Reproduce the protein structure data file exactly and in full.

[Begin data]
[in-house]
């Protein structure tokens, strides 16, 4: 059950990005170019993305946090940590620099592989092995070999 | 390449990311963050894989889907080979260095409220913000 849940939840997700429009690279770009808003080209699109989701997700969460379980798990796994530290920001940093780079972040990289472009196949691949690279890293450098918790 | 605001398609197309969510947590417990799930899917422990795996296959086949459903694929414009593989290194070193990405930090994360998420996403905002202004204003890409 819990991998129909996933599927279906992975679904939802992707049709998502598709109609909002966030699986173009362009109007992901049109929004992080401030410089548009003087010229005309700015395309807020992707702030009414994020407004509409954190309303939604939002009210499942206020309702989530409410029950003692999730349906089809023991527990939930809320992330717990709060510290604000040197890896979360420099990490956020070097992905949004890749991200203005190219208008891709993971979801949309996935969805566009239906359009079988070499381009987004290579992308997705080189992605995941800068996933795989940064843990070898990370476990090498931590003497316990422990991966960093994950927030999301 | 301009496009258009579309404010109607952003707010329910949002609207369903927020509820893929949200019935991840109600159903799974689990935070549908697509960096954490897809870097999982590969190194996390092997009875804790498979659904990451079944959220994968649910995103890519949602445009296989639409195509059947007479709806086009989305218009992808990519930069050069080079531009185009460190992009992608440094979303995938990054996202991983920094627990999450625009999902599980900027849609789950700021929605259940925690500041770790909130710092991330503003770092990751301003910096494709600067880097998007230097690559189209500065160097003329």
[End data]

[in-house]
């Protein structure tokens, strides 16, 4: 059950990005170019993305946090940590620099592989092995070999 | 390449990311963050894989889907080979260095409220913000 849940939840997700429009690279770009808003080209699109989701997700969460379980798990796994530290920001940093780079972040990289472009196949691949690279890293450098918790 | 605001398609197309969510947590417990799930899917422990795996296959086949459903694929414009593989290194070193990405930090994360998420996403905002202004204003890409 819990991998129909996933599927279906992975679904939802992707049709998502598709109609909002966030699986173009362009109007992901049109929004992080401030410089548009003087010229005309700015395309807020992707702030009414994020407004509409954190309303939604939002009210499942206020309702989530409410029950003692999730349906089809023991527990939930809320992330717990709060510290604000040197890896979360420099990490956020070097992905949004890749991200203005190219208008891709993971979801949309996935969805566009239906359009079988070499381009987004290579992308997705080189992605995941800068996933795989940064843990070898990370476990090498931590003497316990422990991966960093994950927030999301 | 301009496009258009579309404010109607952003707010329910949002609207369903927020509820893929949200019935991840109600159903799974689990935070549908697509960096954490897809870097999982590969190194996390092997009875804790498979659904990451079944959220994968649910995103890519949602445009296989639409195509059947007479709806086009989305218009992808990519930069050069080079531009185009460190992009992608440094979303995938990054996202991983920094627990999450625009999902599980900027849609789950700021929605259940925690500041770790909130710092991330503003770092990751301003910096494709600067880097998007230097690559189209500065160097003329």